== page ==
McDonnell recommends cutting state Beehive Grant Program

Gov. Bob McDonnell recommended cutting FY2013 funding to the Beehive Grant Program, scheduled to begin Jan.1, 2013, as part of a broader plan to help Virginia ease the sting of the pending federal government fall off the “fiscal cliff.”

The cut, which amounts to a $125,000 in savings, was recommended by McDonnell in his proposed amendments to the FY2013-2014 budgets, despite the state total general fund revenue collections exceeded state forecasts by $123.1 million in FY2012.

“Gov. McDonnell’s proposed amendments to the 2012-2014 biennial budget, which were announced Monday morning, included deferral of funding for the beehive grant program,” said Elaine Lindholm, director of communications for the Virginia Department of Agriculture and Consumer Services the governing agency of the Beehive Grant Program.

“The Virginia Department of Agriculture and Consumer Services (VDACS) was to start accepting applications under this program on January 1, 2013. However, in light of the proposed budget amendments, VDACS will not be accepting applications at this time.”

The program would have paid beekeepers up to $200 per hive and up to $2,400 per keeper to establish new hives in the state in an effort to boost the pollinating insect’s population and eventually boost Virginia farm production state-wide.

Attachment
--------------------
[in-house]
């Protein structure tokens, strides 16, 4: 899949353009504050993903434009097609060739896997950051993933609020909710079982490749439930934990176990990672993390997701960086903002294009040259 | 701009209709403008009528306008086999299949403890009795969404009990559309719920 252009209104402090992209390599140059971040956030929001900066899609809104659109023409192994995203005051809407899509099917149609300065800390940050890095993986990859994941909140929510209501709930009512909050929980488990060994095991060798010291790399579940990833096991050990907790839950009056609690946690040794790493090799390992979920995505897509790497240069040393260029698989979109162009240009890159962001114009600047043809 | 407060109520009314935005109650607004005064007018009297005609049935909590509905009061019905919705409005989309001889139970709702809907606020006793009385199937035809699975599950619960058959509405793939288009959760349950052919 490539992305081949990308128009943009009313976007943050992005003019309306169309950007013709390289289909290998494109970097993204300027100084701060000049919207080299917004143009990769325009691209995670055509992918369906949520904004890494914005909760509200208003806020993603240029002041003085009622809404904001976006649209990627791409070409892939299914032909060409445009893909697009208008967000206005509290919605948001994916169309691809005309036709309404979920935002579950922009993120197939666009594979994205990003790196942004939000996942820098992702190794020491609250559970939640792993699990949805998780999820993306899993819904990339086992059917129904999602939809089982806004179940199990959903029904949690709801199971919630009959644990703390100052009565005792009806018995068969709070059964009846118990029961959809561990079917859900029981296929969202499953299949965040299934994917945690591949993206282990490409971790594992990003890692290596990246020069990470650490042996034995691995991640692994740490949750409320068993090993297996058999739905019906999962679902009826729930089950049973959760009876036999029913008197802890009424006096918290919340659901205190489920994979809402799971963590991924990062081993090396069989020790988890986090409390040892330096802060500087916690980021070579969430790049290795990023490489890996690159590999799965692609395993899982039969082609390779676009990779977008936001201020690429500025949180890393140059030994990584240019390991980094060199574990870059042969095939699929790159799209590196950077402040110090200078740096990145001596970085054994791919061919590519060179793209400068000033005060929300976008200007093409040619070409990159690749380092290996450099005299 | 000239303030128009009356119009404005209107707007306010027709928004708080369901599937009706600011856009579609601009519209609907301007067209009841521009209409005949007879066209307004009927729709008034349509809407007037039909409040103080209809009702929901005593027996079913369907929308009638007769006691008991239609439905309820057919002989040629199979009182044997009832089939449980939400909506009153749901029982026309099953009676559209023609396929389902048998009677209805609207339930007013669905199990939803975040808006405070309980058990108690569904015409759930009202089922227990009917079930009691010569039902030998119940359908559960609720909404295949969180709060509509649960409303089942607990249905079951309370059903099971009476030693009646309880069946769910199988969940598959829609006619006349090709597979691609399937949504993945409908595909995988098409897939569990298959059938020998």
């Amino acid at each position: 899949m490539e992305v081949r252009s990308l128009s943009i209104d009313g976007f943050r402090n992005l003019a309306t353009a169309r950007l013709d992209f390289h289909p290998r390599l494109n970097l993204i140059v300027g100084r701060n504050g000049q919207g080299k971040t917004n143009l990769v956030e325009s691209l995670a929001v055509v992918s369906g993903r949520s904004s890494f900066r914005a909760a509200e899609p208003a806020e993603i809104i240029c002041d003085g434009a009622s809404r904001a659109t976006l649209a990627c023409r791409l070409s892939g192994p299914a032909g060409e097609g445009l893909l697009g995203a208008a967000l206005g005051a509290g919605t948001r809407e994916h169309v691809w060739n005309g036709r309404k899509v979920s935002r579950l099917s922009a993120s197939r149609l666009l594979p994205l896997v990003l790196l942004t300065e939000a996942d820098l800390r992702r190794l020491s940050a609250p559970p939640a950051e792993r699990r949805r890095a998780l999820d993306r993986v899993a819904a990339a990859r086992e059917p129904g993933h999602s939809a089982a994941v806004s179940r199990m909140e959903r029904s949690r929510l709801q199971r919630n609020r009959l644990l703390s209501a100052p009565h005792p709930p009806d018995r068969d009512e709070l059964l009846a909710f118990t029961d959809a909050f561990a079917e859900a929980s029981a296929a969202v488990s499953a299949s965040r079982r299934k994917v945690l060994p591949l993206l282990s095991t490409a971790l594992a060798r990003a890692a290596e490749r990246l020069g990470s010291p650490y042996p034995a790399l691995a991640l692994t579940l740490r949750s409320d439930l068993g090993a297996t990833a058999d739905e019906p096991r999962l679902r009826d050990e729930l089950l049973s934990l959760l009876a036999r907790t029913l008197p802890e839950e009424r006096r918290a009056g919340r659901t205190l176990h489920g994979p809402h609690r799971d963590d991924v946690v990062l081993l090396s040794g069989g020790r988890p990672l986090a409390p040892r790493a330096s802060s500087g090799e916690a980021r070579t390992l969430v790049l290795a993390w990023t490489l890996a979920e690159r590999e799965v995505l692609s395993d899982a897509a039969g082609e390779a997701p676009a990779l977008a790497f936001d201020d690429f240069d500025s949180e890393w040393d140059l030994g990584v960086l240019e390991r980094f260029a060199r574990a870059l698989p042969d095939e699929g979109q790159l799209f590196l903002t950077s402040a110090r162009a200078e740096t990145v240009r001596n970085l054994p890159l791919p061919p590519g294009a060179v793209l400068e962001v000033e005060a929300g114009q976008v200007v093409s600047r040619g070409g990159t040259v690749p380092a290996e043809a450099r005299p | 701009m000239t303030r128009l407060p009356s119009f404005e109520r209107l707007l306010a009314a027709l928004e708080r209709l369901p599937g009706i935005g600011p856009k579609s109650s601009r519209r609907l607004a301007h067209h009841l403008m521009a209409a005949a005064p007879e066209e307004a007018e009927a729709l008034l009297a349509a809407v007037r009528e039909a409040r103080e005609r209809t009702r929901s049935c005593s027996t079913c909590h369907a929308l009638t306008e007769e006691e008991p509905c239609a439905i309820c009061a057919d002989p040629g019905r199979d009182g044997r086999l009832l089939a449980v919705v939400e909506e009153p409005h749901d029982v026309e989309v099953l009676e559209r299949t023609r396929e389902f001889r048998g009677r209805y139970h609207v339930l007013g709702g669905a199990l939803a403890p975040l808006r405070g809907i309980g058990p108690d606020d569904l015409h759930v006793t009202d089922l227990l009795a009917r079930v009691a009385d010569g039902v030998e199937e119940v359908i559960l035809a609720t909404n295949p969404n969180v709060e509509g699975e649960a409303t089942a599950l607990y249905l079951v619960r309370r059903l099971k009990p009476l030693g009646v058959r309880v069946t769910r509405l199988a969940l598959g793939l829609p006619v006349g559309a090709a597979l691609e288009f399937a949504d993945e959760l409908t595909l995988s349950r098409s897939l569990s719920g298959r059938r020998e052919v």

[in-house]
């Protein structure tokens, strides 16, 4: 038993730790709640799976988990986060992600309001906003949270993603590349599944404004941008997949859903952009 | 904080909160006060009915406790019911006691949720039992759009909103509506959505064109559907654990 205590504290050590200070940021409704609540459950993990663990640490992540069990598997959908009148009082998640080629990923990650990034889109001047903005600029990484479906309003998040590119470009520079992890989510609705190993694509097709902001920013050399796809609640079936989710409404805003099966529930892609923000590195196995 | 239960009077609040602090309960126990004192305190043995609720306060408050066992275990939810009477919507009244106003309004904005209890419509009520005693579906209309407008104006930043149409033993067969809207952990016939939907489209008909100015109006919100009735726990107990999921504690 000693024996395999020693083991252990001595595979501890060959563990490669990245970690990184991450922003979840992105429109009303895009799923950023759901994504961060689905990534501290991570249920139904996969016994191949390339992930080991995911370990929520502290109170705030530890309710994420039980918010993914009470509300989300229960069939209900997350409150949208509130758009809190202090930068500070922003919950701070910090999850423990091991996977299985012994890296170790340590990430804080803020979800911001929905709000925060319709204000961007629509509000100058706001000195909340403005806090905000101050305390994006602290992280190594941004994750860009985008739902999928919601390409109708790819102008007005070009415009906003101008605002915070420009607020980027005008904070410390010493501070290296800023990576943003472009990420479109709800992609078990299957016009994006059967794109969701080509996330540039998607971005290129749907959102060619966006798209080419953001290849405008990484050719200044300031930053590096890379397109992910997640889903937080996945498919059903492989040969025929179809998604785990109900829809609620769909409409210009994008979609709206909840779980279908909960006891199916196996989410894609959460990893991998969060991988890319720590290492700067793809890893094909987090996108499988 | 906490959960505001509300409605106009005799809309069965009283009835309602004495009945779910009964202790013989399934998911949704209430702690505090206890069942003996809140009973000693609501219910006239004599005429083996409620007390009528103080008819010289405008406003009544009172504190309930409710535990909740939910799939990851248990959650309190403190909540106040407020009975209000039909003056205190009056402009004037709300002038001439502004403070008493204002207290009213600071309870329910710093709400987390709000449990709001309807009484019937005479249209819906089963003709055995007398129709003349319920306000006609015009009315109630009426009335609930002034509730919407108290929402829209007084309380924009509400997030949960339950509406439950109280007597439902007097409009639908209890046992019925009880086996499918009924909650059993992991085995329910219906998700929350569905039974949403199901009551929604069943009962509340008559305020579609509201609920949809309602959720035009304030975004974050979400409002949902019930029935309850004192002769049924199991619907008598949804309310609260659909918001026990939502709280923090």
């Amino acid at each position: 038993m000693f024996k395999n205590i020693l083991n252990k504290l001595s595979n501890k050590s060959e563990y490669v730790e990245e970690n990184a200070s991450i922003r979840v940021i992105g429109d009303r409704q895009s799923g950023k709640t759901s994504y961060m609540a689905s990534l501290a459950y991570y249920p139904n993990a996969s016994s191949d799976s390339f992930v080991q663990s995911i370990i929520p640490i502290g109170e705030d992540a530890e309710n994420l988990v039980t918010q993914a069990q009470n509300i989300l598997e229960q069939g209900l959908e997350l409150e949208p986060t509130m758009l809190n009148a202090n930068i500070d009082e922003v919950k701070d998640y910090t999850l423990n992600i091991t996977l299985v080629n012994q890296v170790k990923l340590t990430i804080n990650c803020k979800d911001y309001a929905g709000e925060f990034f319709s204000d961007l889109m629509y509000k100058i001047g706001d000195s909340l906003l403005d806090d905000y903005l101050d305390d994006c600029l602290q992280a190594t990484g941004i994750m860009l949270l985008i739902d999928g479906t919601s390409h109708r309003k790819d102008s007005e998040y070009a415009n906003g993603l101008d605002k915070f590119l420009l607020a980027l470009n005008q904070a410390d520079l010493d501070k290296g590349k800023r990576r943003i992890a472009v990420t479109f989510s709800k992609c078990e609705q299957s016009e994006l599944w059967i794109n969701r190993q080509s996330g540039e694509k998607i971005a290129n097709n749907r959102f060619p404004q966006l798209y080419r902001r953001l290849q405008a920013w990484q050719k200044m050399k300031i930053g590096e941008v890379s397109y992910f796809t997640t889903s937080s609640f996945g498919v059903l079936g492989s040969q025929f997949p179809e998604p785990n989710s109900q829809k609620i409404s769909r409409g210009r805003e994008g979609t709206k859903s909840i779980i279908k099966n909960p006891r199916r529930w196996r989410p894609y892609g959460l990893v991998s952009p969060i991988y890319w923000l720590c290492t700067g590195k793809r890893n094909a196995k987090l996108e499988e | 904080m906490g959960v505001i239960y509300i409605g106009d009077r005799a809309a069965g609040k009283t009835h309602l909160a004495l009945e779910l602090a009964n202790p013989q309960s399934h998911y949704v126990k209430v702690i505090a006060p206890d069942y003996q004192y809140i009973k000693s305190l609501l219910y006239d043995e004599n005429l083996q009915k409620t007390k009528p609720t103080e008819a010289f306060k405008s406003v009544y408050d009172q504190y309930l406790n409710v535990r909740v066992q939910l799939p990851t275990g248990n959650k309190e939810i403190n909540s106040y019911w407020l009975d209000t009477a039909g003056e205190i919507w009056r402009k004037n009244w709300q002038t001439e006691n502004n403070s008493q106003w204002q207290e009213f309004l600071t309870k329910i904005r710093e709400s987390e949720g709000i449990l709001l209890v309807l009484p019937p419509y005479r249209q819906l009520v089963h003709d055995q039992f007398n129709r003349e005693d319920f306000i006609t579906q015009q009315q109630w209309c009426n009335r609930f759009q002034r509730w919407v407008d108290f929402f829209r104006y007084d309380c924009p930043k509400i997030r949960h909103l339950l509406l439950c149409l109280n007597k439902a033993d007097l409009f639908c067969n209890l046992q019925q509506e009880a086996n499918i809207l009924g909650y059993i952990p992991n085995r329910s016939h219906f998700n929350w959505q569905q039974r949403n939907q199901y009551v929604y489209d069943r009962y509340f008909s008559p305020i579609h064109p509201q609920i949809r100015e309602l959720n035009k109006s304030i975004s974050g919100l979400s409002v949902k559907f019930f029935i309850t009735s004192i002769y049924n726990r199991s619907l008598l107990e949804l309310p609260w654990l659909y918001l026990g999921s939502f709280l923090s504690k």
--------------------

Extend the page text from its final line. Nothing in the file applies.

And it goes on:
The modest grant would definitely have helped bee farmers, according to Jerry Headley, lifelong bee keeper and owner of Andralyn Farm Honey in Bealeton.

“The number of bee keepers is going up tremendously, but they’re mostly hobbyists, and prices for everything involving bee keeping is going up so any money from the state helps,” said Headley.

The grant was originally proposed as a tax credit by Del. Ed Scott, (R- Culpeper), and Sen. R. Creigh Deeds, (D-Charlottesville) due to dwindling bee populations across the state and their significant role in sustaining Virginia agriculture.

That role is far more significant than many realize. According to a Cornell University study reported in a United States Department of Agriculture (USDA) document, the value of honey bee pollination to the U.S. agriculture is more than $14 billion annually.

“More than one-third of our diet comes from pollinated plants,” said Headley.

“Of those plants, 80 percent are only pollinated by honey bees,” Headley added.

Despite the bees’ role in Virginia agriculture, the decision to become a bee keeper, according to Headley, shouldn’t be based on a bright financial future.

Headley said someone who wants to get into bee keeping has to deal with a sizable initial investment in both bees and infrastructure.

“For someone starting out, I would recommend two hives and plan to invest around $1000 between bees and equipment,” said Headley, “and that’s just to get started”

As for turning a profit, Headley said a bee keeper would need between 20 and 30 hives and anywhere from 5 to 10 years of success to simply recoup their investment in revenue.

“Bee keeping isn’t the right path for farmers who want to make money,” said Headley.

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